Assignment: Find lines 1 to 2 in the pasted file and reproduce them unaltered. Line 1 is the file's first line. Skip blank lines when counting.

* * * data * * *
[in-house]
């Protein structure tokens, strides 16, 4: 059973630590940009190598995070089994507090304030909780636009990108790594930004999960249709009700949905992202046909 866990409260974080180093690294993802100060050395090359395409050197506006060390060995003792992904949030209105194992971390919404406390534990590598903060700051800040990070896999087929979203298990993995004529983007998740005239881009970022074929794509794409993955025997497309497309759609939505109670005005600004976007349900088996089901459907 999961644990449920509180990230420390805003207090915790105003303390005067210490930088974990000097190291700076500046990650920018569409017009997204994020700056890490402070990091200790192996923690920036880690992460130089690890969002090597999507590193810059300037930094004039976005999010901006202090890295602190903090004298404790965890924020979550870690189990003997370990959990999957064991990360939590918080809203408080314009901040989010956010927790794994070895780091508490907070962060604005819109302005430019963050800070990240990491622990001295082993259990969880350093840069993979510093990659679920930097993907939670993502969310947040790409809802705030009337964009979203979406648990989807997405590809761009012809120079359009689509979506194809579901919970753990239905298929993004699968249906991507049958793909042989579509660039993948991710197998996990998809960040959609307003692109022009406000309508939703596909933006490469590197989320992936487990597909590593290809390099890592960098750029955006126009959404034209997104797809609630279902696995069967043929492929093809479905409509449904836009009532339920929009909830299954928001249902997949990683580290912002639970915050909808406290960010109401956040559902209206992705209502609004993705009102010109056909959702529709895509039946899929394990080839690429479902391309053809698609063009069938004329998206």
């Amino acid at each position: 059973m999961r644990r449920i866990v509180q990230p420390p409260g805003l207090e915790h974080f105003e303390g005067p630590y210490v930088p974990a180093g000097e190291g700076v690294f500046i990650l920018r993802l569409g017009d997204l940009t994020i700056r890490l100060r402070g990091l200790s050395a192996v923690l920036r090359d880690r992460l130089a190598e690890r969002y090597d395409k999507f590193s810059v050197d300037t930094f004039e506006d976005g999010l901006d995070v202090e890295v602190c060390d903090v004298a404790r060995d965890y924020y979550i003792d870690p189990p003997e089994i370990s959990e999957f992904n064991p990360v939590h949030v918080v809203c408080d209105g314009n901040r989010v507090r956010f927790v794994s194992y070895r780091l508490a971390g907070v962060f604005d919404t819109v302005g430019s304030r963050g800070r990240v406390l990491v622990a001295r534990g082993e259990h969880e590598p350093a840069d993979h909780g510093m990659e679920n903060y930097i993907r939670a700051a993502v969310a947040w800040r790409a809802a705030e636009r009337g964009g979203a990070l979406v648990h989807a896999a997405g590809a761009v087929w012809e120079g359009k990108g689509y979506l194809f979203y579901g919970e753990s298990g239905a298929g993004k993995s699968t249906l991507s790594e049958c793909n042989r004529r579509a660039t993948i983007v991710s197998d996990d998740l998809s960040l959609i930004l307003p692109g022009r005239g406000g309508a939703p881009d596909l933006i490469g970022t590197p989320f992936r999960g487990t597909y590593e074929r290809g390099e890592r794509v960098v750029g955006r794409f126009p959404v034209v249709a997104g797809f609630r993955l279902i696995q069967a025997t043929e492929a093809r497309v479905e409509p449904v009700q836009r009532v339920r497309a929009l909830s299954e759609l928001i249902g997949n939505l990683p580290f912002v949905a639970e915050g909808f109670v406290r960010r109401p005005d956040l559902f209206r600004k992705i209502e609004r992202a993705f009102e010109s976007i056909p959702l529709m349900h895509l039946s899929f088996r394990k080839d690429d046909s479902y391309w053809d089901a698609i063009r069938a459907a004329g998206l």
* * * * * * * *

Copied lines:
[in-house]
């Protein structure tokens, strides 16, 4: 059973630590940009190598995070089994507090304030909780636009990108790594930004999960249709009700949905992202046909 866990409260974080180093690294993802100060050395090359395409050197506006060390060995003792992904949030209105194992971390919404406390534990590598903060700051800040990070896999087929979203298990993995004529983007998740005239881009970022074929794509794409993955025997497309497309759609939505109670005005600004976007349900088996089901459907 999961644990449920509180990230420390805003207090915790105003303390005067210490930088974990000097190291700076500046990650920018569409017009997204994020700056890490402070990091200790192996923690920036880690992460130089690890969002090597999507590193810059300037930094004039976005999010901006202090890295602190903090004298404790965890924020979550870690189990003997370990959990999957064991990360939590918080809203408080314009901040989010956010927790794994070895780091508490907070962060604005819109302005430019963050800070990240990491622990001295082993259990969880350093840069993979510093990659679920930097993907939670993502969310947040790409809802705030009337964009979203979406648990989807997405590809761009012809120079359009689509979506194809579901919970753990239905298929993004699968249906991507049958793909042989579509660039993948991710197998996990998809960040959609307003692109022009406000309508939703596909933006490469590197989320992936487990597909590593290809390099890592960098750029955006126009959404034209997104797809609630279902696995069967043929492929093809479905409509449904836009009532339920929009909830299954928001249902997949990683580290912002639970915050909808406290960010109401956040559902209206992705209502609004993705009102010109056909959702529709895509039946899929394990080839690429479902391309053809698609063009069938004329998206």